Walgreens' store footprint would greatly expand in Northeast, Pacific NW
DEERFIELD, Ill. — Estimates vary widely on the number of stores Walgreens Boots Alliance Inc. (WBA) will divest as part of its $17.2 billion acquisition of Rite Aid Corp.
In a filing with the Securities and Exchange Commission, WBA said the deal allows for up to 1,000 outlets to be closed or sold “if required by regulators.” But the company also said the number will probably be less than 500. Some analysts agreed, putting likely divestments at 400.
Credit Suisse analyst Ed Kelly calculated divestiture figures based on local market share of the two companies and the precedent set by Rite Aid’s purchase of Brooks-Eckerd in 2007. Under different scenarios, he said, the number of divested stores would range from 170 to 1,771. If the merged entity were required to have less than a 40% share of local markets, the number would be 947, “which still gets the deal done,” Kelly said.
Markets where the share of the combined companies exceeded 40% last year include New York City (47%), Philadelphia (42%), San Francisco-Oakland (48%) and Riverside-San Bernardino-Ontario, Calif. (45%).
“In the end, while [Federal Trade Commission] risk is always difficult to assess and is somewhat of a moving target, we believe the deal should pass FTC scrutiny with divestitures below the company’s cap,” said Kelly. He added that CVS Health could purchase most of the divested stores “without raising an FTC issue.”
The most extreme estimate of divestitures came from a real estate services company. Walgreens could close or sell 1,000 outlets before the deal closes and another 2,000 afterward, a Cushman & Wakefield vice president of research was quoted as saying in Fortune.
The vice president, Garrick Brown, found 400 ZIP codes with combinations of four or more Walgreens and Rite Aid stores. Beyond divestments mandated by the FTC, that overlap may be problematic, he said, leading to the post-deal closures.
In the Fortune article, Brown stated, “The post-merger Walgreens real estate imperative will be to minimize cannibalization.” He pointed out that Rite Aid and Walgreens units sit across the street from each other in many localities. In such cases, the Walgreens outlets will be left open because of their higher sales, he said.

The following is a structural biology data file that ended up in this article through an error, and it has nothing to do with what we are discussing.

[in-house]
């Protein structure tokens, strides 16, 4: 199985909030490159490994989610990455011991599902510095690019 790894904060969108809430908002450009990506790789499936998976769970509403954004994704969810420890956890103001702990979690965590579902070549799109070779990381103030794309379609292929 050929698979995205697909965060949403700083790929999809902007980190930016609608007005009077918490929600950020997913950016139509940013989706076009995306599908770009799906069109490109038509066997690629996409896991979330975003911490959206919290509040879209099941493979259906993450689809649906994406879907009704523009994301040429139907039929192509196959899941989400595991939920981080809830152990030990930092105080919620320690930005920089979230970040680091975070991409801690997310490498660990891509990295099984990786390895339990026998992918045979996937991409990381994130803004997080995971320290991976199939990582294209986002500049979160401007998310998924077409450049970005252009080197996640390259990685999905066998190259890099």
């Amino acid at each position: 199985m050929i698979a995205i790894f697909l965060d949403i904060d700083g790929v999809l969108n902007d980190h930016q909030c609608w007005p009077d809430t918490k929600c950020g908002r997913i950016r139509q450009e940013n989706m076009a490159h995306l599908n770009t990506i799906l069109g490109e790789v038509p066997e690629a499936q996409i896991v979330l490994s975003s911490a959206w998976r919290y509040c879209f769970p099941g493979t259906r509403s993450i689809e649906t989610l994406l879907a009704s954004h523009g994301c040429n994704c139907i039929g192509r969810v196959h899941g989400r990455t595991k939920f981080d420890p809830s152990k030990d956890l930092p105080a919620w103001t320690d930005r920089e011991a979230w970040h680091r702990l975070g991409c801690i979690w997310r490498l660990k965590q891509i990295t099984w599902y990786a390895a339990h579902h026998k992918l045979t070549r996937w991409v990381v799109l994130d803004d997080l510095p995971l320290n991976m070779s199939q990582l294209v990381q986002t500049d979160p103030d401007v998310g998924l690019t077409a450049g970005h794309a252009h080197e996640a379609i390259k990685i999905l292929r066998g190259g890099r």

Walgreens as of August 31 had 8,173 outlets — including Duane Reade units — in all 50 states; Washington, D.C.; Puerto Rico; and the U.S. Virgin Islands. Rite Aid on October 24 operated 4,561 stores in 31 states and Washington, D.C.
States where Rite Aid has no presence include Texas, Florida and Illinois. Its biggest overlap with Walgreens is in the Northeast and Mid-Atlantic regions. Rite Aid has more stores than Walgreens in 14 states, including New York and Michigan. In Pennsylvania, its home state, Rite Aid has over 500 units, well more than three times Walgreens’ number. Rite Aid has some 60 fewer stores than Walgreens’ 630-plus outlets in California.
In investor road show materials, WBA said that the transaction complements Walgreens’ footprint, filling gaps in the Northeast and Southern California “so WBA will cover the entire U.S.”
The deal also provides an opportunity to enhance Rite Aid merchandise through a better mix, expansion of global beauty brands including No7, Soap & Glory, Botanics and the newly acquired Liz Earle, WBA said, and to increase private label penetration.
Stefano Pessina, chief executive officer of WBA, said the company knew it needed to increase its presence and coverage nationally. The combination will further strengthen its commitment to making quality health care accessible to more customers and patients, he said. The chains’ “complementary retail pharmacy footprints” will create a better network, with more health and wellness solutions available in stores and online, he said.
WBA will bring Rite Aid its global expertise and resources to accelerate the delivery of integrated frontline care and offer innovative solutions for providers, payers and other health care entities, Pessina said.
Credit Suisse’s Kelly called the deal “strategically compelling,” and sees still more opportunity for WBA to gain strength through mergers and acquisitions. “The core U.S. drug store business is lackluster, but cost savings efforts and merchandising initiatives provide room for improvement,” he said.
Chris Geier, partner-in-charge of Sikich Investment Banking, told Crain’s Chicago Business that there is a lot of opportunity to improve Rite Aid’s margins, and the merged entity has “far better buying power.” Geier estimated Walgreens’ sales per square foot at 50% higher than Rite Aid’s.
Pessina said that the success of Boots in driving profits by growing front-end sales can be a template for Walgreens-Rite Aid operations.